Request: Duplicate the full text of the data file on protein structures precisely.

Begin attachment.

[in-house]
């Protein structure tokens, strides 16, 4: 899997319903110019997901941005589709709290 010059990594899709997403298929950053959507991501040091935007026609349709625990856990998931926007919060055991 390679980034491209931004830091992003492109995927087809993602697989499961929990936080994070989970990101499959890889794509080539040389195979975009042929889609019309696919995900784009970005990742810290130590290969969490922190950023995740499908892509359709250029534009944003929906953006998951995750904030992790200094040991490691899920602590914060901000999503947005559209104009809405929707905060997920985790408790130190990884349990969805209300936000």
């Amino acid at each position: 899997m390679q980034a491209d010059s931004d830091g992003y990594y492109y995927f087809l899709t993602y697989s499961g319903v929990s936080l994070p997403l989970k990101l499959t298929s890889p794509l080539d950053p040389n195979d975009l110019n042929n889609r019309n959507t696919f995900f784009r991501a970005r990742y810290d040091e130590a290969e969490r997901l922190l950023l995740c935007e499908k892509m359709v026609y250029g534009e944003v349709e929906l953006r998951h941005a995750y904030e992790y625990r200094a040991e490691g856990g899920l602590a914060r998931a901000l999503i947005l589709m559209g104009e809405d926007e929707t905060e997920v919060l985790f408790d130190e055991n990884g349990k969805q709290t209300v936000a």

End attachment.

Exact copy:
[in-house]
């Protein structure tokens, strides 16, 4: 899997319903110019997901941005589709709290 010059990594899709997403298929950053959507991501040091935007026609349709625990856990998931926007919060055991 390679980034491209931004830091992003492109995927087809993602697989499961929990936080994070989970990101499959890889794509080539040389195979975009042929889609019309696919995900784009970005990742810290130590290969969490922190950023995740499908892509359709250029534009944003929906953006998951995750904030992790200094040991490691899920602590914060901000999503947005559209104009809405929707905060997920985790408790130190990884349990969805209300936000």
């Amino acid at each position: 899997m390679q980034a491209d010059s931004d830091g992003y990594y492109y995927f087809l899709t993602y697989s499961g319903v929990s936080l994070p997403l989970k990101l499959t298929s890889p794509l080539d950053p040389n195979d975009l110019n042929n889609r019309n959507t696919f995900f784009r991501a970005r990742y810290d040091e130590a290969e969490r997901l922190l950023l995740c935007e499908k892509m359709v026609y250029g534009e944003v349709e929906l953006r998951h941005a995750y904030e992790y625990r200094a040991e490691g856990g899920l602590a914060r998931a901000l999503i947005l589709m559209g104009e809405d926007e929707t905060e997920v919060l985790f408790d130190e055991n990884g349990k969805q709290t209300v936000a």